A new study released by the Otakusphere Anime Foundation (OAF) has found that viewers of the show Sword Art Online represent, perhaps, the most polarized group currently extant; more so than one finds in the cases of deeply religious people vs. atheists, different warring factions in the Middle East, or people who think that the last two episodes of the Evangelion TV series were a valid artistic statement versus the people who think the former group needs to look up the definition of the word “pretentious” in the dictionary.
“We’ve found that there is no group more set in their ways, no group less capable of acknowledging their shared humanity, than viewers of SAO: the fans, and the people who aren’t fans but nevertheless watch it every week for some reason,” said a researcher who did not wish to be named for fear of reprisals. “In the trials, it reached the point where just saying Asuna’s name would lead to savage fights over territory. On the team, we started referring to her by the code name ‘General Butterscotch’ just to avoid that.”
Fans of the show say they enjoy it for the unusual storyline that provokes questions about the developing role of virtual worlds in our lives going forward, while non-fans say the show is marred by too many cardboard characters, too much lazy, hackneyed writing and ultra-convenient plot devices to capitalize on its potential. The percentage of viewers who think that both interpretations are actually kind of right, depending on how you look at it, was not deemed statistically significant.
According to researchers, when trapped in an elevator, people from different ideological camps will usually—eventually—realize that they have more in common than not. “At some point, no matter what moral conflict you’re dealing with, the conversation becomes about the shared love they have for their families and legitimate concern for the future, rather than any particular dogma or creed,” said a researcher who did not wish to be named because he illegally traps people in elevators for science.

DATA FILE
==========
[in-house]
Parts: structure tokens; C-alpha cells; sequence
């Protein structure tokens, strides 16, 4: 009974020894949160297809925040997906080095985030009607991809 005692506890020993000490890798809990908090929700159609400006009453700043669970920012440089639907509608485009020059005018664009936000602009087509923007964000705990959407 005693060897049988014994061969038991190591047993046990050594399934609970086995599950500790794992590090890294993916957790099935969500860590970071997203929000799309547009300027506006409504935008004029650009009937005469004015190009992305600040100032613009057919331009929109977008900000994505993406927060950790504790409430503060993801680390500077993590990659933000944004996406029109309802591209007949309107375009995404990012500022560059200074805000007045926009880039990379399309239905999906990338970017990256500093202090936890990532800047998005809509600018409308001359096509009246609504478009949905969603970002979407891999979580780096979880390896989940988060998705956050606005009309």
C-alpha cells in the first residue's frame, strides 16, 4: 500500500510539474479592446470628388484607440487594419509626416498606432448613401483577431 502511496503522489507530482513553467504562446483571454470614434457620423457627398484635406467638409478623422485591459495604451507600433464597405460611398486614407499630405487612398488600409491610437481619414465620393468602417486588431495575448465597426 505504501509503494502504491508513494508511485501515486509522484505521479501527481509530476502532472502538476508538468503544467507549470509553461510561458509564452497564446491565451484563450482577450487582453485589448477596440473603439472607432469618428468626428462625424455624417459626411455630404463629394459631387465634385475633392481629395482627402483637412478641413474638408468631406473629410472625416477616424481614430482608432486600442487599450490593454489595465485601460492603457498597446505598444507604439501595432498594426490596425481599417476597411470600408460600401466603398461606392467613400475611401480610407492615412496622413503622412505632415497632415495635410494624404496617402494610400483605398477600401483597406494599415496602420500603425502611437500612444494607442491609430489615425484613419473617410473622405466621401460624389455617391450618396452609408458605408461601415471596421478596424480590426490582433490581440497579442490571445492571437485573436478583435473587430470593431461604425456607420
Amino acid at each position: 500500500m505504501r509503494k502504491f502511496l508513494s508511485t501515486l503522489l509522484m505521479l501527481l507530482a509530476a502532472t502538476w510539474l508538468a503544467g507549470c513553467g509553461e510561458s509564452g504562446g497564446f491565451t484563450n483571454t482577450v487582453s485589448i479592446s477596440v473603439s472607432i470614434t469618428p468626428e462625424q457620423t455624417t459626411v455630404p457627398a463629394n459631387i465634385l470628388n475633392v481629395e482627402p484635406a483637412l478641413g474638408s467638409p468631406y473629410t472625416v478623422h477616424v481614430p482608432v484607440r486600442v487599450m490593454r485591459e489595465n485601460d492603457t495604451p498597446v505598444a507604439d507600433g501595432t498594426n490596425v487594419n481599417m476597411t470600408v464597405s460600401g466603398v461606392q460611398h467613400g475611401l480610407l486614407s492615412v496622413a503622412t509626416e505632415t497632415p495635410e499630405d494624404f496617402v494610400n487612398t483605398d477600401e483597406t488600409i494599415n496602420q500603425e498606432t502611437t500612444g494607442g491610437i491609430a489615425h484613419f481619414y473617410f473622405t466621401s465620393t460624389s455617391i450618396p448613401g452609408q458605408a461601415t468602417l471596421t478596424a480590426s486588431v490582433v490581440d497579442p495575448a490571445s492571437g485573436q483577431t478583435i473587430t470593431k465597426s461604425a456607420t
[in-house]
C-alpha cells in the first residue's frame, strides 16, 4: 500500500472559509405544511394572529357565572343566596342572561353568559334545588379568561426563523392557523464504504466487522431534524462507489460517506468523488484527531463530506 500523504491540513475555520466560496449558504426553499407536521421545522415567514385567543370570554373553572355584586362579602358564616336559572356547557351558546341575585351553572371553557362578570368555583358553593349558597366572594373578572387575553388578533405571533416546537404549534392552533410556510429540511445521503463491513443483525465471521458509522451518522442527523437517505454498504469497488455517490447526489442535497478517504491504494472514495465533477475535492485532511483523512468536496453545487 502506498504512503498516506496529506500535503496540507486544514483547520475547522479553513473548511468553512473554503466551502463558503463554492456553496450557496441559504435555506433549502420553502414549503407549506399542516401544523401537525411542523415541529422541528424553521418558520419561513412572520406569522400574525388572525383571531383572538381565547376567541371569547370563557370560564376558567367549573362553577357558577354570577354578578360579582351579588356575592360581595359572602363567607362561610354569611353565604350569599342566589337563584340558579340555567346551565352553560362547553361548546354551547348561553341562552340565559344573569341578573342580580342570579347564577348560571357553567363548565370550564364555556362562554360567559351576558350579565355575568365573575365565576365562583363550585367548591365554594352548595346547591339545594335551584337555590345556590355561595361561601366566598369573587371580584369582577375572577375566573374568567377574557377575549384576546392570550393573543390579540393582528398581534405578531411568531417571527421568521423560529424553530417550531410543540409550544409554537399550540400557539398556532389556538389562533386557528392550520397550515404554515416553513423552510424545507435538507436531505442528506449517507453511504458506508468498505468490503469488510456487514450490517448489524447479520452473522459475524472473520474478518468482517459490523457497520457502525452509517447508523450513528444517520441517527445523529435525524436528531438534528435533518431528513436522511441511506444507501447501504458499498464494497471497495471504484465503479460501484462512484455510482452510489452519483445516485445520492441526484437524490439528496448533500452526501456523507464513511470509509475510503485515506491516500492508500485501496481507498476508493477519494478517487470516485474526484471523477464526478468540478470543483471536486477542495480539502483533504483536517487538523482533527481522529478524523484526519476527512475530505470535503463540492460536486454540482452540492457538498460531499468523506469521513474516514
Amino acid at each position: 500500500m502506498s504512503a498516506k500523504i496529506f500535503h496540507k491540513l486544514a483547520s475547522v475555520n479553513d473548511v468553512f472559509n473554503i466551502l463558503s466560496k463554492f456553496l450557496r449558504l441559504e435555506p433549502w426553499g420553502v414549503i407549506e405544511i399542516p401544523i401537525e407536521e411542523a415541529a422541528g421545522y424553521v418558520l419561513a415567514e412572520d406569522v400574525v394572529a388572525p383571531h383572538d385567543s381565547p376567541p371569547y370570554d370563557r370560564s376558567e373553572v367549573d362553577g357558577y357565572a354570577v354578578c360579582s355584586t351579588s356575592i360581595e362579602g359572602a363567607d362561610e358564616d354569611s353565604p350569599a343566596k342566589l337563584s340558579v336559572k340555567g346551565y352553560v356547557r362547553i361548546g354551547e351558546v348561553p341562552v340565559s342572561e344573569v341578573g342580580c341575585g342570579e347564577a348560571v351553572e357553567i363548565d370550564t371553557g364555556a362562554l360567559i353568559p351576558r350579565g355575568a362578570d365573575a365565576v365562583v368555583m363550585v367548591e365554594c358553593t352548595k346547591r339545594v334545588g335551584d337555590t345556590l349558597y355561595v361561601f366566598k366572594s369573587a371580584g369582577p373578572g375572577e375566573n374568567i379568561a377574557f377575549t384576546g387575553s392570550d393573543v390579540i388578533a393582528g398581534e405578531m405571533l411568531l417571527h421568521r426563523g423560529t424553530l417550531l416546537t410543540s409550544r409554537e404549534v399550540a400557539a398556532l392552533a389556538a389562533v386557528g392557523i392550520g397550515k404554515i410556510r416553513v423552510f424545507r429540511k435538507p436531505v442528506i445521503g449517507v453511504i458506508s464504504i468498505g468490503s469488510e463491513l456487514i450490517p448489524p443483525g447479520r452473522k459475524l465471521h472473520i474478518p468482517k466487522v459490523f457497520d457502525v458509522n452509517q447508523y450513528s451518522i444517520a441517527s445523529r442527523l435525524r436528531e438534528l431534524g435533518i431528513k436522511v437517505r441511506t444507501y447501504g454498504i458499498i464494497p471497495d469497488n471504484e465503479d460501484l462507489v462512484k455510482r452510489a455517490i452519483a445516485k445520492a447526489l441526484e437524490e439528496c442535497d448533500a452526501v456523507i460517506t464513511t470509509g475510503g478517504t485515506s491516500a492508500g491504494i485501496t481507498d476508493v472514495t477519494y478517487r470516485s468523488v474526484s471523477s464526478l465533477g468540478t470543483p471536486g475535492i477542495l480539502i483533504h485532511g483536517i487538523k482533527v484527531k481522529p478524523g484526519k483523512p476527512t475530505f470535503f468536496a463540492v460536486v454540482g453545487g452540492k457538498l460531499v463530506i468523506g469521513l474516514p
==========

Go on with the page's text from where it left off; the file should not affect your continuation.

“With SAO viewers though, they would always talk about whether or not Kirito was really a “Gary Stu” character, then that changed into an argument about whether or not Mary Sue is even a valid concept anymore in criticism outside of fanfiction, or is it maybe just sexist balderdash, and then it turned to something about what the accusation of plot-device-as-character reveals about the accuser, and so on,” said the befuddled scientist.
“By the time we retrieved them, weak with the beginnings of starvation, they were just arguing about arguing. To be fair, the discussion had taken on a calmer, more philosophical tone at that point, but that could have just been due to the lack of oxygen,” he concluded.
Questions have already surfaced about the impartiality of the study; according to a source at the Internet figure shop Ami Ami, several of the scientists involved have pre-ordered the recently announced Asuna Nendoroid. A spokesman for the research center declined comment on whether or not the accusations of Asuna Waifu behavior were valid, but did note that the fact that SAO viewers have their heads jammed so incredibly far up their asses was not a situation that could likely be affected by the purchase of any particular Good Smile product.